If there are only two things to be said about proton therapy, the first is that it is superior in treatment quality for cancer patients, and the second is that the technology bears a considerable cost which in return falls on the shoulders of patients and healthcare insurers. According to the two experts, Thomas R. Bortfeld and Jay S. Loeffler medical physicists from Massachusetts General Hospital, some aspects can be improved so that more patients with localized tumor can get access to proton therapy.
Treatment room of the Texas Center for Proton Therapy at Las Colinas. Credit: D Magazine
Proton therapy uses a beam of protons to irradiate cancerous tissues. Like other types of radiation therapy, it works by breaking up the DNA double strands in the tumor cells. The damage is either direct or indirect ionization of the atoms which make up the DNA chain.
In photon therapy such as X-rays or gamma rays, most of the radiation effect is through free radicals, a result of the ionization of water. Its effectiveness is hindered when facing cells of solid tumors that are deficient in oxygen. Low oxygen state is bad for forming free radicals.
Charged particles such as protons ions can cause direct damage to the cancer cells, and its tumor-killing effect is independent of tumor oxygen. These particles act mostly via direct energy transfer which results in the breaking of DNA double-strand.
Also due to their relatively large mass, protons have little lateral side scatter in the tissue, meaning that the beam stays focused on the tumor shape and delivers small dose side-effects to surrounding tissue.
Difference between traditional radiation therapy and proton therapy. Credit: DailyTelegraph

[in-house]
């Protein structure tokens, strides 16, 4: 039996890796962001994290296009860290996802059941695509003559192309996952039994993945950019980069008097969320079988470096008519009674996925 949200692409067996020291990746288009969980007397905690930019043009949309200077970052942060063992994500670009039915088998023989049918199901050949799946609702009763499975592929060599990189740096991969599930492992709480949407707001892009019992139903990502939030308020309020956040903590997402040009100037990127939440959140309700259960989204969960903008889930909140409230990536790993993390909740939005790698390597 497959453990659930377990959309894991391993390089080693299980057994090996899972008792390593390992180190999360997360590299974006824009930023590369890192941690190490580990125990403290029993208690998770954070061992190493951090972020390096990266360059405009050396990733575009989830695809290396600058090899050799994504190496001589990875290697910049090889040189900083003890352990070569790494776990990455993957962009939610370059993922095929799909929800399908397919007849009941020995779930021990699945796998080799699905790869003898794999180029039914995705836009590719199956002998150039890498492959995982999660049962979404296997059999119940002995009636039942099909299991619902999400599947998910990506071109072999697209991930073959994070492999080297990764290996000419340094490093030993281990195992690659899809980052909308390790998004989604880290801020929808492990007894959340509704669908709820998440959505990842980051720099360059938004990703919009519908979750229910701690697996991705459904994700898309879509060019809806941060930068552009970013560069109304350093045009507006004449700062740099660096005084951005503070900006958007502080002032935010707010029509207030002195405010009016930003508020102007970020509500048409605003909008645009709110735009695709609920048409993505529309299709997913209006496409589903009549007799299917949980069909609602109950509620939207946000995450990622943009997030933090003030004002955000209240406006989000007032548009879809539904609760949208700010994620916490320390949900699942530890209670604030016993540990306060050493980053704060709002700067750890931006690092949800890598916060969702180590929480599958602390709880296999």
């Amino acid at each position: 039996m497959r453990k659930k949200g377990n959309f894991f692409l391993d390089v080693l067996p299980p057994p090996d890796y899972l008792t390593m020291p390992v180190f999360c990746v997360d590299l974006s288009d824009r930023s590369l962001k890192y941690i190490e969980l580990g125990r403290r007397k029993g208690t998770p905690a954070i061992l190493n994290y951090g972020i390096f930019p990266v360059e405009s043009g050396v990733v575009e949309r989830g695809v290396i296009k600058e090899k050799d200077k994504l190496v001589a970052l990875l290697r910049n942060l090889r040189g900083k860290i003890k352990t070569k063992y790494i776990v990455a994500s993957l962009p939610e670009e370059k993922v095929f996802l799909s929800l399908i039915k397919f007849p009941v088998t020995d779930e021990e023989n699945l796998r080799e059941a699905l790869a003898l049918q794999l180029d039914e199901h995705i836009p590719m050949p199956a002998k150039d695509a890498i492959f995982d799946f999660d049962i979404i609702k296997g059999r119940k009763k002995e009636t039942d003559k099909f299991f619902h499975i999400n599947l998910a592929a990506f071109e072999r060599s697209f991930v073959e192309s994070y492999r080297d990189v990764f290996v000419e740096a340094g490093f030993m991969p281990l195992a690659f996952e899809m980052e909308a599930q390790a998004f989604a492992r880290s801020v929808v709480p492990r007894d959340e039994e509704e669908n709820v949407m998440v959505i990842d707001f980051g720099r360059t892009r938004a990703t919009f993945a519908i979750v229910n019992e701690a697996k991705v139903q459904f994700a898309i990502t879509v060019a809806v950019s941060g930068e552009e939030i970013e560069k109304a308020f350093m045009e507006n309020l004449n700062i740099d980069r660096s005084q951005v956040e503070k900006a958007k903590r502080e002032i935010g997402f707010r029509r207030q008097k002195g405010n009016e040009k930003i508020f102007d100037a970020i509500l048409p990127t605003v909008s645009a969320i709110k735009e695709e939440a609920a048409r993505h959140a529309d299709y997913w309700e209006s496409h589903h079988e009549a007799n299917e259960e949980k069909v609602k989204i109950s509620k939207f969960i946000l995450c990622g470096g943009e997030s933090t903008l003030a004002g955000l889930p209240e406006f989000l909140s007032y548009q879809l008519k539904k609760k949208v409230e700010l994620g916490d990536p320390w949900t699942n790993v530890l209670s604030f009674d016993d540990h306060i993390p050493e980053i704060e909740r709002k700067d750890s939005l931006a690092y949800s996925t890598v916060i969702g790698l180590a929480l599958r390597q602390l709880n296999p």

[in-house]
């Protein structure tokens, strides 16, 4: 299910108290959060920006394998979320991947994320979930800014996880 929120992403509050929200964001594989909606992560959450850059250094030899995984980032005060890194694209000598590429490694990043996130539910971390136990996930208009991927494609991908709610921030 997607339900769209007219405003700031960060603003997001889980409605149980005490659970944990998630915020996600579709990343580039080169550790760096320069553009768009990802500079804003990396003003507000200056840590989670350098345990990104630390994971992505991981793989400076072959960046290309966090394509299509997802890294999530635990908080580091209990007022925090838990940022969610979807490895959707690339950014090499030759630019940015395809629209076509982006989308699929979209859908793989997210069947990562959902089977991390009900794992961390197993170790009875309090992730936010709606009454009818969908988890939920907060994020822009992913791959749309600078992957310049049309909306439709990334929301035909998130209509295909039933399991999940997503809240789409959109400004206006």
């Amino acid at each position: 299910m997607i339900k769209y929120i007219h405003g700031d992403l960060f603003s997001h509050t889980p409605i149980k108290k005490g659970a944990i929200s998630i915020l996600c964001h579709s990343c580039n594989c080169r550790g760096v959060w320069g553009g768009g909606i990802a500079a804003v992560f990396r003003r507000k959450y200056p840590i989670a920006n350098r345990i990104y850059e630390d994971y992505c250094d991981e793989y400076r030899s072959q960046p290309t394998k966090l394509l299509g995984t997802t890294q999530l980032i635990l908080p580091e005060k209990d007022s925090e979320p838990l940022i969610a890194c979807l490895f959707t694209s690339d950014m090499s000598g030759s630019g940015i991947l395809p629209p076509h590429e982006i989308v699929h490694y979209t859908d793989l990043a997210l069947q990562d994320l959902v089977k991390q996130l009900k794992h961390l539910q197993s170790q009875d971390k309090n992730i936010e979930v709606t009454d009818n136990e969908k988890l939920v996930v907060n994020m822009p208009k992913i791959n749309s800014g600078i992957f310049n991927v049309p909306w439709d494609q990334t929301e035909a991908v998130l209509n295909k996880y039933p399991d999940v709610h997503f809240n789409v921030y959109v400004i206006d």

In the commentary published in Nature, Bortfeld and Loeffler argued that by resolving the following three issues: reducing the size of particle accelerators, sharpening proton beams and broadening health-care coverage, more cancer patients can benefit from the advanced treatment.
Proton beams are generated by particle accelerators like cyclotrons or synchrotrons. In the past decades, both the weight and size of accelerators has gone down a lot, and the development of more compact accelerator systems including superconducting synchrocyclotrons, ultra-compact synchrotrons, dielectric wall accelerators, and linear particle accelerators are underway. Currently, the smallest therapeutic accelerator is approximately the size of a king-sized bed.
However, the total footprint of the combined pieces of equipments still take up a couple of hundred square meters or above 2,100 square feet. Most cancer hospitals had neither the cash nor the space to house what are required for proton therapy. Both the equipment and the price tag need to shrink further if proton therapy is to outcompete photon-based radiation therapy.
Sharpening the proton beam can improve the precision of therapy. While high energy photons go right through the tissue, fast protons that enter the patient can see a quick slow down due to their interaction with body tissues, resulting to the point past which no more effect can be seen. Most of the beam's energy is deposited at the point, like the tip of a scalpel.
The speed of the proton dictates how deep the beam can reach into the human body. For example, protons with energies of around 50 MeV (mega electronvolt; 1 eV equals the amount of energy gained or lost by a single electron moving across an electric potential difference of one volt) can penetrate to a depth of a few centimeters; whereas with over 200 MeV, the proton can reach 30 cm. Further refining the focus of the proton beam and lower the overspill of radiation would even make it an ideal treatment for all oncology patients who need radiation therapy.
Coverage-wise, there are a lot more needed to accomplish to push proton therapy to the forefront. Currently, in the US, some hospitals focus on common and easy-to-treat tumors such as prostate cancer so that they can recover the investment on proton centers. Those who can afford the treatment often pay out of their pockets, since insurers are reluctant to cover such treatment. So the most common cancer treated with protons is one in which it makes the least clinical difference.
Another accessibility issue is that patients must be referred to a handful of therapy centers. Domestic or even international traveling expenses and the local physicians’ fear of losing revenue make few patients benefit from the technology.
By tackling all three bottlenecks, Bortfeld and Loeffler hoped that proton therapy could one day become the treatment of choice for all eligible cancer patients.
Cyclotron and Proton Therapy Animation. Credit: Scripps Proton Therapy Center